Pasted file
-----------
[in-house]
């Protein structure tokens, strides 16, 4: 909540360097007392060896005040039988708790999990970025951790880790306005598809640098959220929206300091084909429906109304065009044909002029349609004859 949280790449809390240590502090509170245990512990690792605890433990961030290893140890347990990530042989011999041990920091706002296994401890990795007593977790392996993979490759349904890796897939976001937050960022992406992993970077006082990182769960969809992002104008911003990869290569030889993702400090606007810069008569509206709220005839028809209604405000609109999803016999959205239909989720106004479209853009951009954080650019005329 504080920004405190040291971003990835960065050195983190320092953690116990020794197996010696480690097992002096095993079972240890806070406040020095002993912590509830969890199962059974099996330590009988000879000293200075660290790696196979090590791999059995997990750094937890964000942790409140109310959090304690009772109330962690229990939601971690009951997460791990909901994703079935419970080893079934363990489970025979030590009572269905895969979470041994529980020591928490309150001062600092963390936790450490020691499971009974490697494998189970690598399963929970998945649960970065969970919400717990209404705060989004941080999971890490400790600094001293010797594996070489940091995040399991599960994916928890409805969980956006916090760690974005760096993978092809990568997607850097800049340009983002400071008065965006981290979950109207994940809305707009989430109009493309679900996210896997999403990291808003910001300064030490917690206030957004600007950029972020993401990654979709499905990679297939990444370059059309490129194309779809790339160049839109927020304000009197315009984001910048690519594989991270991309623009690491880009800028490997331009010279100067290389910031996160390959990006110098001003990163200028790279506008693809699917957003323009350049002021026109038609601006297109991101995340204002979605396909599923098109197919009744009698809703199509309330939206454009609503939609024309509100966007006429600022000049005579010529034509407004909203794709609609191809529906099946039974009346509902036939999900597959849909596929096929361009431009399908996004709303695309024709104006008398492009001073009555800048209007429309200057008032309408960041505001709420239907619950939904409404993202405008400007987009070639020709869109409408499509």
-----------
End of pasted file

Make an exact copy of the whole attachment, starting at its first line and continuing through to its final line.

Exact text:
[in-house]
């Protein structure tokens, strides 16, 4: 909540360097007392060896005040039988708790999990970025951790880790306005598809640098959220929206300091084909429906109304065009044909002029349609004859 949280790449809390240590502090509170245990512990690792605890433990961030290893140890347990990530042989011999041990920091706002296994401890990795007593977790392996993979490759349904890796897939976001937050960022992406992993970077006082990182769960969809992002104008911003990869290569030889993702400090606007810069008569509206709220005839028809209604405000609109999803016999959205239909989720106004479209853009951009954080650019005329 504080920004405190040291971003990835960065050195983190320092953690116990020794197996010696480690097992002096095993079972240890806070406040020095002993912590509830969890199962059974099996330590009988000879000293200075660290790696196979090590791999059995997990750094937890964000942790409140109310959090304690009772109330962690229990939601971690009951997460791990909901994703079935419970080893079934363990489970025979030590009572269905895969979470041994529980020591928490309150001062600092963390936790450490020691499971009974490697494998189970690598399963929970998945649960970065969970919400717990209404705060989004941080999971890490400790600094001293010797594996070489940091995040399991599960994916928890409805969980956006916090760690974005760096993978092809990568997607850097800049340009983002400071008065965006981290979950109207994940809305707009989430109009493309679900996210896997999403990291808003910001300064030490917690206030957004600007950029972020993401990654979709499905990679297939990444370059059309490129194309779809790339160049839109927020304000009197315009984001910048690519594989991270991309623009690491880009800028490997331009010279100067290389910031996160390959990006110098001003990163200028790279506008693809699917957003323009350049002021026109038609601006297109991101995340204002979605396909599923098109197919009744009698809703199509309330939206454009609503939609024309509100966007006429600022000049005579010529034509407004909203794709609609191809529906099946039974009346509902036939999900597959849909596929096929361009431009399908996004709303695309024709104006008398492009001073009555800048209007429309200057008032309408960041505001709420239907619950939904409404993202405008400007987009070639020709869109409408499509």